Hill, AP and Hall, HK (2012) Perfectionism, dysfunctional achievement striving and burnout in aspiring athletes: The motivational implications for performing artists. Theatre, Dance and Performance Training Journal, 3. 216 - 228 (13). ISSN 1944-3927
While perfectionism is a personality characteristic that may energise heightened achievement striving and lead to considerable success, it may also elicit a range of maladaptive processes which undermine motivation, impair performance and contribute to psychological distress. This paper is informed by research on perfectionism in social, clinical and sport psychology. It presents evidence to suggest that perfectionism may have paradoxical effects on those seeking to excel in sport, and warns that the same debilitating processes may be observed in other performance contexts. After first outlining the nature of perfectionism, the paper attempts to differentiate perfectionism from adaptive achievement striving, and explain the process by which perfectionism may undermine the quality of motivation and contribute to burnout in aspiring athletes. It then presents evidence to demonstrate that this characteristic may have similarly debilitating consequences in the performing arts. Finally, the paper offers some practical strategies for those working with performing artists exhibiting perfectionistic tendencies. These strategies focus upon modification of psychological mechanisms which underpin debilitating patterns of cognition, affect and behaviour, and they suggest how perfectionism and its destructive effects might be successfully managed in performance contexts while enabling individuals to sustain high quality motivation in their pursuit of excellence.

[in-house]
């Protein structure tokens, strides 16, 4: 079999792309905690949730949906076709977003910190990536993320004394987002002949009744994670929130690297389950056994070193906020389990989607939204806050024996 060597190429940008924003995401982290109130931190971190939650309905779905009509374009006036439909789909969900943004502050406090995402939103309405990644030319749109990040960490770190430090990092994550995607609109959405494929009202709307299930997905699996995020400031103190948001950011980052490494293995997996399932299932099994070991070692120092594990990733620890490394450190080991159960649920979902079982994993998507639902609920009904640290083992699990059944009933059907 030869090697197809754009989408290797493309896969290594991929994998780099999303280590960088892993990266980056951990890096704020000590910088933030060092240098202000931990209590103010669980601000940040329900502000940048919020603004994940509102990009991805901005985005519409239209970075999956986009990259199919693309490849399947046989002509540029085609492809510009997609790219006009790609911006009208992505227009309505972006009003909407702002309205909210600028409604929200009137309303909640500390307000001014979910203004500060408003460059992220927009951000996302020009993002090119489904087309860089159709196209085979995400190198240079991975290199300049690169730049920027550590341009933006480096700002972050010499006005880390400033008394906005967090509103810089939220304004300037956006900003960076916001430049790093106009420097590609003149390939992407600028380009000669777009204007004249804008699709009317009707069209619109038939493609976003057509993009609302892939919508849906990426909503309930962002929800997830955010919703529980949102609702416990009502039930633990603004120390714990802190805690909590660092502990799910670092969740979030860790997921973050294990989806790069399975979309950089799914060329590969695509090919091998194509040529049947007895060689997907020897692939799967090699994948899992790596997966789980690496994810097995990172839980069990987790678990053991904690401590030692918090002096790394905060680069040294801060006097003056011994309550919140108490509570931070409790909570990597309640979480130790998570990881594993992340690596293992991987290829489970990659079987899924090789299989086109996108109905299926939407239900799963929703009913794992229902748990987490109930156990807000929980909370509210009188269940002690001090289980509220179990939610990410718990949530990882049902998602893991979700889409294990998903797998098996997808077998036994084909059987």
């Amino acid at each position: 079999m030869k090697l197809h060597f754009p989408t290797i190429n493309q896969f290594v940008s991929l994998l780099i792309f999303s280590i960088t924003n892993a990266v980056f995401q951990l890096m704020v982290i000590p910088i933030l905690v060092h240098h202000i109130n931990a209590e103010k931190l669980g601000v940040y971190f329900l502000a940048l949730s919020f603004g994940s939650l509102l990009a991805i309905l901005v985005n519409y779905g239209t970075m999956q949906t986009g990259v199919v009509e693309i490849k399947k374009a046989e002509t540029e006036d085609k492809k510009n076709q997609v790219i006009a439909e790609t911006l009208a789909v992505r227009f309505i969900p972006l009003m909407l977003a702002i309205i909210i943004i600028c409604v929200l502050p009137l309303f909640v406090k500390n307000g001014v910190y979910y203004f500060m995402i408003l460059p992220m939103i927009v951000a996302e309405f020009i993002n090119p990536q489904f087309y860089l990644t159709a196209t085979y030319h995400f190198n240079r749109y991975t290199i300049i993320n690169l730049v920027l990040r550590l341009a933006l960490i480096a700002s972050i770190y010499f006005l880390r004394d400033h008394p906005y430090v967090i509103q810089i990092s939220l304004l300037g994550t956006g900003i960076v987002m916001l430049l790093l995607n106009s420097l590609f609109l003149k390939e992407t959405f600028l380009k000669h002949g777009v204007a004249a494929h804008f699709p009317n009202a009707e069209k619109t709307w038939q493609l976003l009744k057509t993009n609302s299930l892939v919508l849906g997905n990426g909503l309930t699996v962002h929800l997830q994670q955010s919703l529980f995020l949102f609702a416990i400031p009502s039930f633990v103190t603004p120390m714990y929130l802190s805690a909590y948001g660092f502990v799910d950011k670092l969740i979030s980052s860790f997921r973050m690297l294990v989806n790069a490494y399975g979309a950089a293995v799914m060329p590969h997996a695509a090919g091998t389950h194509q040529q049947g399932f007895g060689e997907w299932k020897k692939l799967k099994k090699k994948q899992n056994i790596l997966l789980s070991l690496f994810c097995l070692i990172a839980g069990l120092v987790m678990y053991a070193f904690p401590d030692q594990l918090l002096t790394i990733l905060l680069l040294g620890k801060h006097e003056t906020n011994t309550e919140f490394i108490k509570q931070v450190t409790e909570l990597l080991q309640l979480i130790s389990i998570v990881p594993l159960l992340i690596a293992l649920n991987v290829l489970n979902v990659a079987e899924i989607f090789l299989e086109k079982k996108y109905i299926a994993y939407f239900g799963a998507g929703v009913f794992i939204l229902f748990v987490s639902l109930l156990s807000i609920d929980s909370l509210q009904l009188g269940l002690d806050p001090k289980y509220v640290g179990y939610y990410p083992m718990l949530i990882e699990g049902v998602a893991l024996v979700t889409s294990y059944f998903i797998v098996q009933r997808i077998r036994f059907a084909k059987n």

|Institution:||The University of Leeds|
|Academic Units:||The University of Leeds > Faculty of Biological Sciences (Leeds) > Institute of Membrane and Systems Biology (Leeds)|
|Depositing User:||Symplectic Publications|
|Date Deposited:||11 Oct 2012 10:45|
|Last Modified:||15 Sep 2014 03:36|
|Publisher:||Taylor & Francis|